Saturday, February 21, 2015

God is not finished with us

Mark 1: 9-15
In the 1970s, little posters were everywhere. One of my favorite’s was a drawing of a yellow bird, with the saying, “Please be patient. God isn’t finished with me yet.”  I no longer have the poster, but I still remember its message.
As we begin the season of Lent, we pastors often work with a theme, to help us and our parishioners make the Lenten journey to the cross together.  This year, I thought I’d try this: God isn’t finished with us yet.
Today’s Gospel text is short, and the portion of it that deals with Jesus’ time of testing in the wilderness is amazingly brief. It’s two verses long, and contains very little description, especially when compared with Matthew and Luke, which describe three specific temptations.
Mark simply says, after Jesus was baptized, the Spirit drove him into the wilderness. He was there for forty days and Satan tempted him. The wild beasts were there, and the angels waited on him.
Throughout Mark there are stories of Jesus confronting someone, beginning with this episode in the wilderness. Here Jesus does spiritual battle with the evil forces represented by Satan. These are forces that challenge us to deny God’s right to be first in our lives. These are the forces that tell us that God doesn’t care about us and our welfare. These are forces that tell us that we are not good enough for God to love.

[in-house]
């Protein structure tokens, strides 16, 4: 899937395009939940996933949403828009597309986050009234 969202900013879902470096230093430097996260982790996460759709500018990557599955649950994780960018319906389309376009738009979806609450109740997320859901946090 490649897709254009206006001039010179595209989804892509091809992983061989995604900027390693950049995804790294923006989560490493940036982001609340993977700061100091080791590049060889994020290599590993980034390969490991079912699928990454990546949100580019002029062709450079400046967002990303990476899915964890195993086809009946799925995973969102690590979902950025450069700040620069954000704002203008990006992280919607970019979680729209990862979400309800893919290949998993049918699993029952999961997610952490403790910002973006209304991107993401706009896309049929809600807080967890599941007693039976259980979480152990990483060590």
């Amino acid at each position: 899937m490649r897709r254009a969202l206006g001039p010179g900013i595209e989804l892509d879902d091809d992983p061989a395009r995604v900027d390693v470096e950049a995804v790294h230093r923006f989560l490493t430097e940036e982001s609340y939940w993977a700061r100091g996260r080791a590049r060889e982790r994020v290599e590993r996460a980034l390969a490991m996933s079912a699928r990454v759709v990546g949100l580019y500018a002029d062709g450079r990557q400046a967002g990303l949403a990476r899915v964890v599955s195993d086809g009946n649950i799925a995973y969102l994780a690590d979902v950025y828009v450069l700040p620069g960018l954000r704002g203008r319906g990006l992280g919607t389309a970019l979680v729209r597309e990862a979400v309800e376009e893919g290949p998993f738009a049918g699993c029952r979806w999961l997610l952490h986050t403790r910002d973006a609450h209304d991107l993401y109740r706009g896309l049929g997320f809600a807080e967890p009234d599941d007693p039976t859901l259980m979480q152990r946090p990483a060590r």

I have long believed that what happened in the wilderness was Jesus’ struggle to turn his entire focus to God’s plan and purposes. Here he took the time to accept that he would often be tempted to be the new King David, the new Moses. He took the time to beat down those human impulses and prepare himself to be a new kind of messiah.
Here in the wilderness he must have spent a lot of time in prayer. What would he teach? Who would he choose as disciples? How would he deal with those who ridiculed him and tried to shut him up? He knew that the closer he got to the cross, he would need to depend more and more on God for the courage to do what he came to do.
When we think about it, it’s pretty amazing 40 days were enough. But then, Jesus often went to a private place to pray, when he could escape the disciples and the crowds.
While he was in the wilderness, Mark tells us that the wild beasts were there with Jesus. Apparently, none of them harmed him. Was this like a return to the Garden of Eden, where God and humans walked among the animals and no one was afraid?
Also with Jesus in the wilderness were the angels. Angels are God’s messengers, and they must have helped Jesus by reminding him that he was God’s beloved Son.
Although Jesus may have been lonely for human companionship, he was never really alone. I think he learned from this experience that God was not finished with him, and would send him whatever he needed to get through his assignment on earth.
When we are ill, or in despair, or frustrated, or feeling guilty, it is comforting to know this same encouragement. God is never through with us, just as my old poster once declared. “Please be patient. God isn’t finished with me yet.”  God isn’t finished with any of us yet.